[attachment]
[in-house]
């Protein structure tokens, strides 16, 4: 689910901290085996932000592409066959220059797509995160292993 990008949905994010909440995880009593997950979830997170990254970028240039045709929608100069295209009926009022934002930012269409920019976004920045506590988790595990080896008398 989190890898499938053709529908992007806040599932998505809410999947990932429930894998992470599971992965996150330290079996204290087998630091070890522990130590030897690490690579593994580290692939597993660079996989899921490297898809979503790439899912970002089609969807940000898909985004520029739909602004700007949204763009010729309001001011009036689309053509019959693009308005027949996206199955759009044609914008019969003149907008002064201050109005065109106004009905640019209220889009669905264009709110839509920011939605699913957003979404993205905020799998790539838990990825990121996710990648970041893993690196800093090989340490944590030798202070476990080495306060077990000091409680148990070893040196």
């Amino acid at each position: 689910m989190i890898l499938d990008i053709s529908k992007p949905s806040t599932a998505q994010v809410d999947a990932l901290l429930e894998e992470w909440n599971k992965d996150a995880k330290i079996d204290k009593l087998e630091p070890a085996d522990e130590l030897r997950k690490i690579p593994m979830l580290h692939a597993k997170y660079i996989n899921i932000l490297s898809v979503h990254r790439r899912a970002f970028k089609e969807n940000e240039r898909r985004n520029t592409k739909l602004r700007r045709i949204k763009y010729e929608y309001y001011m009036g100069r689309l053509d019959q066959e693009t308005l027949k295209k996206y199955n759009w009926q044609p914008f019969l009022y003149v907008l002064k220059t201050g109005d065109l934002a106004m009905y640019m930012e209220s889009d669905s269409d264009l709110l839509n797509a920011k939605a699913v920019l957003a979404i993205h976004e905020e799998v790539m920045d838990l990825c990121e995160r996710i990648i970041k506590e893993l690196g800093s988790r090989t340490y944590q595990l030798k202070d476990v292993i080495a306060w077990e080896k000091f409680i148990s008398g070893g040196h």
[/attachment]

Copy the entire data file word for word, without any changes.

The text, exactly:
[in-house]
């Protein structure tokens, strides 16, 4: 689910901290085996932000592409066959220059797509995160292993 990008949905994010909440995880009593997950979830997170990254970028240039045709929608100069295209009926009022934002930012269409920019976004920045506590988790595990080896008398 989190890898499938053709529908992007806040599932998505809410999947990932429930894998992470599971992965996150330290079996204290087998630091070890522990130590030897690490690579593994580290692939597993660079996989899921490297898809979503790439899912970002089609969807940000898909985004520029739909602004700007949204763009010729309001001011009036689309053509019959693009308005027949996206199955759009044609914008019969003149907008002064201050109005065109106004009905640019209220889009669905264009709110839509920011939605699913957003979404993205905020799998790539838990990825990121996710990648970041893993690196800093090989340490944590030798202070476990080495306060077990000091409680148990070893040196």
């Amino acid at each position: 689910m989190i890898l499938d990008i053709s529908k992007p949905s806040t599932a998505q994010v809410d999947a990932l901290l429930e894998e992470w909440n599971k992965d996150a995880k330290i079996d204290k009593l087998e630091p070890a085996d522990e130590l030897r997950k690490i690579p593994m979830l580290h692939a597993k997170y660079i996989n899921i932000l490297s898809v979503h990254r790439r899912a970002f970028k089609e969807n940000e240039r898909r985004n520029t592409k739909l602004r700007r045709i949204k763009y010729e929608y309001y001011m009036g100069r689309l053509d019959q066959e693009t308005l027949k295209k996206y199955n759009w009926q044609p914008f019969l009022y003149v907008l002064k220059t201050g109005d065109l934002a106004m009905y640019m930012e209220s889009d669905s269409d264009l709110l839509n797509a920011k939605a699913v920019l957003a979404i993205h976004e905020e799998v790539m920045d838990l990825c990121e995160r996710i990648i970041k506590e893993l690196g800093s988790r090989t340490y944590q595990l030798k202070d476990v292993i080495a306060w077990e080896k000091f409680i148990s008398g070893g040196h």